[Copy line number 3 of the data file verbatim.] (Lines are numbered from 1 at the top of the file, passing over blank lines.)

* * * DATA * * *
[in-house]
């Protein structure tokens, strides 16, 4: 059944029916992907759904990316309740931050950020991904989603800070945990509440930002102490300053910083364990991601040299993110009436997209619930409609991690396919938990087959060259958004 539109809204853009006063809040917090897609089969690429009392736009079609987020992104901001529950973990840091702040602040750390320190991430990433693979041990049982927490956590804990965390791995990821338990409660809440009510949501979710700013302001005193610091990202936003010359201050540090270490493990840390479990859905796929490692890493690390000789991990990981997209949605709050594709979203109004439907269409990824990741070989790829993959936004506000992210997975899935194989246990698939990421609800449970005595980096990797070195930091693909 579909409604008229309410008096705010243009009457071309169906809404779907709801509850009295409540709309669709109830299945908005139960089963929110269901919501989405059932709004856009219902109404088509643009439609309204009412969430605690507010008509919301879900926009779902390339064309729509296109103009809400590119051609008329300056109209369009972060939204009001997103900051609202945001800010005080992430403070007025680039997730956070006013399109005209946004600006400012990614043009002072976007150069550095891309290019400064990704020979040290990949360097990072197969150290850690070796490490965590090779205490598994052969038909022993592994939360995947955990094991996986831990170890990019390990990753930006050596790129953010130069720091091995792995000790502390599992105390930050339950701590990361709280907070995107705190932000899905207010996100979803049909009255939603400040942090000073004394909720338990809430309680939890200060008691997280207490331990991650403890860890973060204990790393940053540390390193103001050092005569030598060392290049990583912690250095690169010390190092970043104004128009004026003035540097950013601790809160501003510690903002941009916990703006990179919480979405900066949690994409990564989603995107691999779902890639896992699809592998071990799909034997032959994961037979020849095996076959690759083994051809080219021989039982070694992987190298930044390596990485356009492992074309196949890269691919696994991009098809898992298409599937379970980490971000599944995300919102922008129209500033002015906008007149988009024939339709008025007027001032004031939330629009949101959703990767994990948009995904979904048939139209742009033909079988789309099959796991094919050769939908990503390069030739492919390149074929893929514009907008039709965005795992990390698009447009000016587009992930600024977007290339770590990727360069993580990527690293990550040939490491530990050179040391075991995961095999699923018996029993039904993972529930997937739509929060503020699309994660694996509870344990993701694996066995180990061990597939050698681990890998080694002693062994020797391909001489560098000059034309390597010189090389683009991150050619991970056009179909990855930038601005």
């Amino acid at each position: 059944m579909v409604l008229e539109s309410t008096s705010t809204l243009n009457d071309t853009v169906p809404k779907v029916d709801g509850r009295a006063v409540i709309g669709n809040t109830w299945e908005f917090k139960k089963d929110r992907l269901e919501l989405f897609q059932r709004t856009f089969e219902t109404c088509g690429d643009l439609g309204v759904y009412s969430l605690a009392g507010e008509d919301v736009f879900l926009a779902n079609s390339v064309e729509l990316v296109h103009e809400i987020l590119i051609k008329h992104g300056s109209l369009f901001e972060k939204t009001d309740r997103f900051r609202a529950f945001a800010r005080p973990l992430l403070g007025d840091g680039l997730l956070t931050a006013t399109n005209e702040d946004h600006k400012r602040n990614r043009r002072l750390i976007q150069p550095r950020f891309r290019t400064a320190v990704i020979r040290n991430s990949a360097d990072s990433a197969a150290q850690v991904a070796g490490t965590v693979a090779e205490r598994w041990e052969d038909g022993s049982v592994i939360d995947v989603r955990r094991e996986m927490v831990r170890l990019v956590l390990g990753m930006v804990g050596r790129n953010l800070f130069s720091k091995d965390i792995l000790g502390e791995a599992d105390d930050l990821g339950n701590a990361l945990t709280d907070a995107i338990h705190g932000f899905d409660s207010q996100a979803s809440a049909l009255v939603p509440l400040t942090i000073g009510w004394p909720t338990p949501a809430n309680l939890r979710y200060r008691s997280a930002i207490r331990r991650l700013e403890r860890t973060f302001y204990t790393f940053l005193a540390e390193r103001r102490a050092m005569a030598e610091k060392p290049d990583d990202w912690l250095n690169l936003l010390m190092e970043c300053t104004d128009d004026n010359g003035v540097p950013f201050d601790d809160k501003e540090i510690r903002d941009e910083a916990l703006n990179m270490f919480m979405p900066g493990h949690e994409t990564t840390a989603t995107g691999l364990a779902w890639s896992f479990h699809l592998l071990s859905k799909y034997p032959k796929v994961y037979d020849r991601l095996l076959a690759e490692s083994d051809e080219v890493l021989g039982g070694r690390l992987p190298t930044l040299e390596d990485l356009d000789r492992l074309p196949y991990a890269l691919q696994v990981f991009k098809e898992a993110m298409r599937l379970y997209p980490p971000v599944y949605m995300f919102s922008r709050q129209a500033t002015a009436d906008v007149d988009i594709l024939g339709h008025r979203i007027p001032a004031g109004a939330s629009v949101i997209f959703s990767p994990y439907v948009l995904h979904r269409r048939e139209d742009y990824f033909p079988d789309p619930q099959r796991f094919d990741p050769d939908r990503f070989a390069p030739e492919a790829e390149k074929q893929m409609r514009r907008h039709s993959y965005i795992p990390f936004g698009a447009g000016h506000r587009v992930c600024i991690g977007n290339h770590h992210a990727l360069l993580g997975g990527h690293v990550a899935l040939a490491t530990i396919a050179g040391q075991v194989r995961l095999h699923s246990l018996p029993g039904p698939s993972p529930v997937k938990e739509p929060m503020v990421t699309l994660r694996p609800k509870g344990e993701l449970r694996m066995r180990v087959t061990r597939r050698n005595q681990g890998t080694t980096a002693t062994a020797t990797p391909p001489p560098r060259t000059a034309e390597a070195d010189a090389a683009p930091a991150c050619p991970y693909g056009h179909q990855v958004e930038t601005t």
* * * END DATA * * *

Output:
């Amino acid at each position: 059944m579909v409604l008229e539109s309410t008096s705010t809204l243009n009457d071309t853009v169906p809404k779907v029916d709801g509850r009295a006063v409540i709309g669709n809040t109830w299945e908005f917090k139960k089963d929110r992907l269901e919501l989405f897609q059932r709004t856009f089969e219902t109404c088509g690429d643009l439609g309204v759904y009412s969430l605690a009392g507010e008509d919301v736009f879900l926009a779902n079609s390339v064309e729509l990316v296109h103009e809400i987020l590119i051609k008329h992104g300056s109209l369009f901001e972060k939204t009001d309740r997103f900051r609202a529950f945001a800010r005080p973990l992430l403070g007025d840091g680039l997730l956070t931050a006013t399109n005209e702040d946004h600006k400012r602040n990614r043009r002072l750390i976007q150069p550095r950020f891309r290019t400064a320190v990704i020979r040290n991430s990949a360097d990072s990433a197969a150290q850690v991904a070796g490490t965590v693979a090779e205490r598994w041990e052969d038909g022993s049982v592994i939360d995947v989603r955990r094991e996986m927490v831990r170890l990019v956590l390990g990753m930006v804990g050596r790129n953010l800070f130069s720091k091995d965390i792995l000790g502390e791995a599992d105390d930050l990821g339950n701590a990361l945990t709280d907070a995107i338990h705190g932000f899905d409660s207010q996100a979803s809440a049909l009255v939603p509440l400040t942090i000073g009510w004394p909720t338990p949501a809430n309680l939890r979710y200060r008691s997280a930002i207490r331990r991650l700013e403890r860890t973060f302001y204990t790393f940053l005193a540390e390193r103001r102490a050092m005569a030598e610091k060392p290049d990583d990202w912690l250095n690169l936003l010390m190092e970043c300053t104004d128009d004026n010359g003035v540097p950013f201050d601790d809160k501003e540090i510690r903002d941009e910083a916990l703006n990179m270490f919480m979405p900066g493990h949690e994409t990564t840390a989603t995107g691999l364990a779902w890639s896992f479990h699809l592998l071990s859905k799909y034997p032959k796929v994961y037979d020849r991601l095996l076959a690759e490692s083994d051809e080219v890493l021989g039982g070694r690390l992987p190298t930044l040299e390596d990485l356009d000789r492992l074309p196949y991990a890269l691919q696994v990981f991009k098809e898992a993110m298409r599937l379970y997209p980490p971000v599944y949605m995300f919102s922008r709050q129209a500033t002015a009436d906008v007149d988009i594709l024939g339709h008025r979203i007027p001032a004031g109004a939330s629009v949101i997209f959703s990767p994990y439907v948009l995904h979904r269409r048939e139209d742009y990824f033909p079988d789309p619930q099959r796991f094919d990741p050769d939908r990503f070989a390069p030739e492919a790829e390149k074929q893929m409609r514009r907008h039709s993959y965005i795992p990390f936004g698009a447009g000016h506000r587009v992930c600024i991690g977007n290339h770590h992210a990727l360069l993580g997975g990527h690293v990550a899935l040939a490491t530990i396919a050179g040391q075991v194989r995961l095999h699923s246990l018996p029993g039904p698939s993972p529930v997937k938990e739509p929060m503020v990421t699309l994660r694996p609800k509870g344990e993701l449970r694996m066995r180990v087959t061990r597939r050698n005595q681990g890998t080694t980096a002693t062994a020797t990797p391909p001489p560098r060259t000059a034309e390597a070195d010189a090389a683009p930091a991150c050619p991970y693909g056009h179909q990855v958004e930038t601005t």